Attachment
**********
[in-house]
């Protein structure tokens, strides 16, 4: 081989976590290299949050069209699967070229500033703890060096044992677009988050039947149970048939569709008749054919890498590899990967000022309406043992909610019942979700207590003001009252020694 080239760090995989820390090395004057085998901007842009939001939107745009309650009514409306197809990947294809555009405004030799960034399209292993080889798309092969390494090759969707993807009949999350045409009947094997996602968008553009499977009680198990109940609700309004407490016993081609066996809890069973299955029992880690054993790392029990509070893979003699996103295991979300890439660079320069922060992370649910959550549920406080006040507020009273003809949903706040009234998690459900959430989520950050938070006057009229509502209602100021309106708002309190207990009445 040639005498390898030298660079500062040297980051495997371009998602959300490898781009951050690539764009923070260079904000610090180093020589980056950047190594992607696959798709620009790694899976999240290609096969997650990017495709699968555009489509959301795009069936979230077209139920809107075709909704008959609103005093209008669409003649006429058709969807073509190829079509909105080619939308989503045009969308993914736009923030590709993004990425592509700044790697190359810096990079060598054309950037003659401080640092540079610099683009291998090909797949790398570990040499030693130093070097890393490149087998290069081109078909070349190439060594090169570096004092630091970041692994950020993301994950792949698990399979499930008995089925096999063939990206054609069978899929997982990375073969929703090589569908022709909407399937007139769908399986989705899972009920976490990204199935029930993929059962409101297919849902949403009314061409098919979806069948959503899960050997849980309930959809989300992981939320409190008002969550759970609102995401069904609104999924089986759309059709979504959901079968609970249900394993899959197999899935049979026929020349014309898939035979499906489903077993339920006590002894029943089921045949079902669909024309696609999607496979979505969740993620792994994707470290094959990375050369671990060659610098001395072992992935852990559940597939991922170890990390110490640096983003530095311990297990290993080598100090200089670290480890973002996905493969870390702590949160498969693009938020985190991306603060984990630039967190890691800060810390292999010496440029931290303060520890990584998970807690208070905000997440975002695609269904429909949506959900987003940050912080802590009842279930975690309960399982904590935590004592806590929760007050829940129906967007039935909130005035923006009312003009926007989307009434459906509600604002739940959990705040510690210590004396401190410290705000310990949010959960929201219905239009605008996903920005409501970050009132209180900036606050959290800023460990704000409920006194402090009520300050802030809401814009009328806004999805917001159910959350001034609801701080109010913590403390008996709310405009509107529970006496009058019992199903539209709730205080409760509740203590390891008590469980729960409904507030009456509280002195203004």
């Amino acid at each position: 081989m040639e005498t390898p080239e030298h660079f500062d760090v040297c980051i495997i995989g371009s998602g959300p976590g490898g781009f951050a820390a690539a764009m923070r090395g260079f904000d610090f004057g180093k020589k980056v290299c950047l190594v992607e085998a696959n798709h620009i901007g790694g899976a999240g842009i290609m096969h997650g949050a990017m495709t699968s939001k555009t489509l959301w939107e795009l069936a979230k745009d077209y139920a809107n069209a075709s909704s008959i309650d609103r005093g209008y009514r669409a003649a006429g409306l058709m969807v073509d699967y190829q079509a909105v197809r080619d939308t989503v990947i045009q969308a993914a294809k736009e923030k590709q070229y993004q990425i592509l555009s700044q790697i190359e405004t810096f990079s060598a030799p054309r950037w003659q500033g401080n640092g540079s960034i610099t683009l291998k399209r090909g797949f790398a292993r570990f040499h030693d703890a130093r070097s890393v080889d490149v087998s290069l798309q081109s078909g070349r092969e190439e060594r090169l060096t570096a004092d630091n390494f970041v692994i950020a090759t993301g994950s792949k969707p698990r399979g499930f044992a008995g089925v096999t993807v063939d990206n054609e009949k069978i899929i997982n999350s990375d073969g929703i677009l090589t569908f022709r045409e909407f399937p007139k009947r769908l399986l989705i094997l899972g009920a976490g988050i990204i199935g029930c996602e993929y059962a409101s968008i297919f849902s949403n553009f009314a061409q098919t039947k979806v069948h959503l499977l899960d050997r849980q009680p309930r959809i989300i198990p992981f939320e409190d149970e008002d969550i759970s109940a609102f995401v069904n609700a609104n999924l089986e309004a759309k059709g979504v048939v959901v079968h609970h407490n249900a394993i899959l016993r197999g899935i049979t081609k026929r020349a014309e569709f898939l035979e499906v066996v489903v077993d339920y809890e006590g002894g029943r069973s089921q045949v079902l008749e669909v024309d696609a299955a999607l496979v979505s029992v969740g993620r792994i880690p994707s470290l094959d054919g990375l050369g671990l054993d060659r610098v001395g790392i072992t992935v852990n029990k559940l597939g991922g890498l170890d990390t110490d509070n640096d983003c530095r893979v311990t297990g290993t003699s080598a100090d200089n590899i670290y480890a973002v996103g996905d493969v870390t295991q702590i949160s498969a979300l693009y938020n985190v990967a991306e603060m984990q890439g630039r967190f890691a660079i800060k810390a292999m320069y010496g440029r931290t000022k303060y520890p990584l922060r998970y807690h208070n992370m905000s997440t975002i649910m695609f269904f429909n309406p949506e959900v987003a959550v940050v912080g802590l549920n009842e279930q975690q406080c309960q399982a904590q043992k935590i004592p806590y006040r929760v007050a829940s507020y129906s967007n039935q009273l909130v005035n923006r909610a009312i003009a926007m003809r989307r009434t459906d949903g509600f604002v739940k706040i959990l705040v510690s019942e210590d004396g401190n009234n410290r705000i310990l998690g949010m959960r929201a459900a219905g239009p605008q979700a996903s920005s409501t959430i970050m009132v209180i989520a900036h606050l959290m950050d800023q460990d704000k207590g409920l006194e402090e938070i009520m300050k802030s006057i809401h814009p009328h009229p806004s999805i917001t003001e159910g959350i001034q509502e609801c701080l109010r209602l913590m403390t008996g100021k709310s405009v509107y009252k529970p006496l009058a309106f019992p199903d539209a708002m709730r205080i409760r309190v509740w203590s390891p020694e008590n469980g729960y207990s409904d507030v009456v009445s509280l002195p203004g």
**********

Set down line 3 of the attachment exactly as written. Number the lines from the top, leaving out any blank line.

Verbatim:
């Amino acid at each position: 081989m040639e005498t390898p080239e030298h660079f500062d760090v040297c980051i495997i995989g371009s998602g959300p976590g490898g781009f951050a820390a690539a764009m923070r090395g260079f904000d610090f004057g180093k020589k980056v290299c950047l190594v992607e085998a696959n798709h620009i901007g790694g899976a999240g842009i290609m096969h997650g949050a990017m495709t699968s939001k555009t489509l959301w939107e795009l069936a979230k745009d077209y139920a809107n069209a075709s909704s008959i309650d609103r005093g209008y009514r669409a003649a006429g409306l058709m969807v073509d699967y190829q079509a909105v197809r080619d939308t989503v990947i045009q969308a993914a294809k736009e923030k590709q070229y993004q990425i592509l555009s700044q790697i190359e405004t810096f990079s060598a030799p054309r950037w003659q500033g401080n640092g540079s960034i610099t683009l291998k399209r090909g797949f790398a292993r570990f040499h030693d703890a130093r070097s890393v080889d490149v087998s290069l798309q081109s078909g070349r092969e190439e060594r090169l060096t570096a004092d630091n390494f970041v692994i950020a090759t993301g994950s792949k969707p698990r399979g499930f044992a008995g089925v096999t993807v063939d990206n054609e009949k069978i899929i997982n999350s990375d073969g929703i677009l090589t569908f022709r045409e909407f399937p007139k009947r769908l399986l989705i094997l899972g009920a976490g988050i990204i199935g029930c996602e993929y059962a409101s968008i297919f849902s949403n553009f009314a061409q098919t039947k979806v069948h959503l499977l899960d050997r849980q009680p309930r959809i989300i198990p992981f939320e409190d149970e008002d969550i759970s109940a609102f995401v069904n609700a609104n999924l089986e309004a759309k059709g979504v048939v959901v079968h609970h407490n249900a394993i899959l016993r197999g899935i049979t081609k026929r020349a014309e569709f898939l035979e499906v066996v489903v077993d339920y809890e006590g002894g029943r069973s089921q045949v079902l008749e669909v024309d696609a299955a999607l496979v979505s029992v969740g993620r792994i880690p994707s470290l094959d054919g990375l050369g671990l054993d060659r610098v001395g790392i072992t992935v852990n029990k559940l597939g991922g890498l170890d990390t110490d509070n640096d983003c530095r893979v311990t297990g290993t003699s080598a100090d200089n590899i670290y480890a973002v996103g996905d493969v870390t295991q702590i949160s498969a979300l693009y938020n985190v990967a991306e603060m984990q890439g630039r967190f890691a660079i800060k810390a292999m320069y010496g440029r931290t000022k303060y520890p990584l922060r998970y807690h208070n992370m905000s997440t975002i649910m695609f269904f429909n309406p949506e959900v987003a959550v940050v912080g802590l549920n009842e279930q975690q406080c309960q399982a904590q043992k935590i004592p806590y006040r929760v007050a829940s507020y129906s967007n039935q009273l909130v005035n923006r909610a009312i003009a926007m003809r989307r009434t459906d949903g509600f604002v739940k706040i959990l705040v510690s019942e210590d004396g401190n009234n410290r705000i310990l998690g949010m959960r929201a459900a219905g239009p605008q979700a996903s920005s409501t959430i970050m009132v209180i989520a900036h606050l959290m950050d800023q460990d704000k207590g409920l006194e402090e938070i009520m300050k802030s006057i809401h814009p009328h009229p806004s999805i917001t003001e159910g959350i001034q509502e609801c701080l109010r209602l913590m403390t008996g100021k709310s405009v509107y009252k529970p006496l009058a309106f019992p199903d539209a708002m709730r205080i409760r309190v509740w203590s390891p020694e008590n469980g729960y207990s409904d507030v009456v009445s509280l002195p203004g």